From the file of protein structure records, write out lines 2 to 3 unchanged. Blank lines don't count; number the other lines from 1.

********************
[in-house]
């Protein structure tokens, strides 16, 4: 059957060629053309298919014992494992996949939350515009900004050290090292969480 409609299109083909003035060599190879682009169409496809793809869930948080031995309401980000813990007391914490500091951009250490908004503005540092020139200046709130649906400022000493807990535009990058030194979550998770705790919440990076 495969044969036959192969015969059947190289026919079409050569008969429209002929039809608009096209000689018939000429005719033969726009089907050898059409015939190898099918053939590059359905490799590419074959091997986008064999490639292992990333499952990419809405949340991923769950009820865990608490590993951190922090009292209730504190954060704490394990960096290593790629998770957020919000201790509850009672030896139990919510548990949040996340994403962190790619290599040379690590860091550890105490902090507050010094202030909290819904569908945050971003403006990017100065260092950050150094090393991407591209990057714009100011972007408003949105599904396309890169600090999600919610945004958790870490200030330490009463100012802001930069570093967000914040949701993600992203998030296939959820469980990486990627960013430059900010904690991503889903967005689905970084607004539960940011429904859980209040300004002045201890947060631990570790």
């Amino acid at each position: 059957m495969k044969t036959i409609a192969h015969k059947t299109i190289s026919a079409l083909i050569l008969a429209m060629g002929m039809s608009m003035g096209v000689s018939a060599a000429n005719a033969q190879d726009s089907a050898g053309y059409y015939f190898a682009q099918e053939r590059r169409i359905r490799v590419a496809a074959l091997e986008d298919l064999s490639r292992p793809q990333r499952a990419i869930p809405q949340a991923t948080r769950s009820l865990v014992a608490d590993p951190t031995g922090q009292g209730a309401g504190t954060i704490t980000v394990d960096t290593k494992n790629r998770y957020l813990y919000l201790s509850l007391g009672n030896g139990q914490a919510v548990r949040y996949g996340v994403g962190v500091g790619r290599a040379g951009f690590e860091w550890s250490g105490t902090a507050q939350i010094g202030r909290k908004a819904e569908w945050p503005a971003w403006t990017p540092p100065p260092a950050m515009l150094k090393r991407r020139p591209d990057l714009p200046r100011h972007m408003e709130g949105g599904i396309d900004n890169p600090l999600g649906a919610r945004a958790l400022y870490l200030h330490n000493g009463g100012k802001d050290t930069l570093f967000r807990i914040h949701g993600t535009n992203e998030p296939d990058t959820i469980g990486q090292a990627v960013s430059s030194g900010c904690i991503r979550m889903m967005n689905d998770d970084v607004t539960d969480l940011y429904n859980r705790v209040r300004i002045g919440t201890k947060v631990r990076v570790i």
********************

């Protein structure tokens, strides 16, 4: 059957060629053309298919014992494992996949939350515009900004050290090292969480 409609299109083909003035060599190879682009169409496809793809869930948080031995309401980000813990007391914490500091951009250490908004503005540092020139200046709130649906400022000493807990535009990058030194979550998770705790919440990076 495969044969036959192969015969059947190289026919079409050569008969429209002929039809608009096209000689018939000429005719033969726009089907050898059409015939190898099918053939590059359905490799590419074959091997986008064999490639292992990333499952990419809405949340991923769950009820865990608490590993951190922090009292209730504190954060704490394990960096290593790629998770957020919000201790509850009672030896139990919510548990949040996340994403962190790619290599040379690590860091550890105490902090507050010094202030909290819904569908945050971003403006990017100065260092950050150094090393991407591209990057714009100011972007408003949105599904396309890169600090999600919610945004958790870490200030330490009463100012802001930069570093967000914040949701993600992203998030296939959820469980990486990627960013430059900010904690991503889903967005689905970084607004539960940011429904859980209040300004002045201890947060631990570790």
């Amino acid at each position: 059957m495969k044969t036959i409609a192969h015969k059947t299109i190289s026919a079409l083909i050569l008969a429209m060629g002929m039809s608009m003035g096209v000689s018939a060599a000429n005719a033969q190879d726009s089907a050898g053309y059409y015939f190898a682009q099918e053939r590059r169409i359905r490799v590419a496809a074959l091997e986008d298919l064999s490639r292992p793809q990333r499952a990419i869930p809405q949340a991923t948080r769950s009820l865990v014992a608490d590993p951190t031995g922090q009292g209730a309401g504190t954060i704490t980000v394990d960096t290593k494992n790629r998770y957020l813990y919000l201790s509850l007391g009672n030896g139990q914490a919510v548990r949040y996949g996340v994403g962190v500091g790619r290599a040379g951009f690590e860091w550890s250490g105490t902090a507050q939350i010094g202030r909290k908004a819904e569908w945050p503005a971003w403006t990017p540092p100065p260092a950050m515009l150094k090393r991407r020139p591209d990057l714009p200046r100011h972007m408003e709130g949105g599904i396309d900004n890169p600090l999600g649906a919610r945004a958790l400022y870490l200030h330490n000493g009463g100012k802001d050290t930069l570093f967000r807990i914040h949701g993600t535009n992203e998030p296939d990058t959820i469980g990486q090292a990627v960013s430059s030194g900010c904690i991503r979550m889903m967005n689905d998770d970084v607004t539960d969480l940011y429904n859980r705790v209040r300004i002045g919440t201890k947060v631990r990076v570790i």